I need to be told what I have done wrong - Zuma

Johannesburg – President Jacob Zuma on Wednesday said the ANC has not provided him with reasons why he should resign as the president of the country.

"I need to be furnished on what I have done. Unfortunately, no one has been able to provide what is it that I have done. I said to them if I have done something wrong, there are processes in the ANC," said Zuma in an exclusive interview with the SABC at the Union Buildings in Pretoria.

Finally breaking his silence, Zuma told journalist, Mzwandile Mbeje, that he was not defying the National Executive Committee which has recalled him as the president.  

"No, I have not defied the party."

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He said there had been a number of things that had happened and said he had not been given a chance to respond partly because he believed that things must be handled in a particular way rather than through the media.

"I think that it was the 4th of this month when the top six came to see me…to indicate that they were sent by the working committee of the ANC to come and persuade me to resign as president of the Republic."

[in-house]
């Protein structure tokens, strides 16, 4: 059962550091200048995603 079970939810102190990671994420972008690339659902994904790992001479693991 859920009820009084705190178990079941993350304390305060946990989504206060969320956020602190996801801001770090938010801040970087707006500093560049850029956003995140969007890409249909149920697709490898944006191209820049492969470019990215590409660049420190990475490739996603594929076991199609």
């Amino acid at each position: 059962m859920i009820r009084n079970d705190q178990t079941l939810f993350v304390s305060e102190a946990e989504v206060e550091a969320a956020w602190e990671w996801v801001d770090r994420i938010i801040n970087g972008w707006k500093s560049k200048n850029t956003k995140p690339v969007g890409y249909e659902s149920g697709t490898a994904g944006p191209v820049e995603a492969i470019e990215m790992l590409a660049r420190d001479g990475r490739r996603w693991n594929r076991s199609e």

Zuma said a result of this conversation was that the working committee had a need to begin the process of transferring the authority to the new president.

"In the discussion I asked as to what was the problem? Why must I be persuaded to resign? Have I done anything wrong and of course the officials couldn't provide [evidence of] what I have done. But it was basically put that there is a good mood in the country - it must be maintained so that we could work hard to unite and go forward."

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He said once the motivation was made it was even more important to hear what he had done wrong.

"Because that suggests that if I am not there... that the situation would be, perhaps, different. What is it that I have done?"

Zuma said in the process of the discussion he indicated to the top six that this was not the first time that the matter was being raised.

"In fact [during] the whole of 2017, this matter was being raised. In the NEC itself we had two major discussions on the same request that had come and I do not see anything new that is being brought."

Zuma said he again asked what he had done.

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"Speaker after speaker, no one ever came to say, 'look, this is what you have done'."

Zuma said the only difference now was that some of the people that had raised the matter were now in the position of leadership.

"They are therefore in authority to say this matter must still continue, and precisely because of that it is not a new matter.

"I need to be furnished on what I have done. Unfortunately, no one has been able to provide what is it that I have done. I said to them if I have done something wrong, there are processes in the ANC."

For example, he said, there are processes of disciplinary actions that can be taken by the relevant structures.

"I found it, in a sense, very unfair to me that this issue must be raised all the time."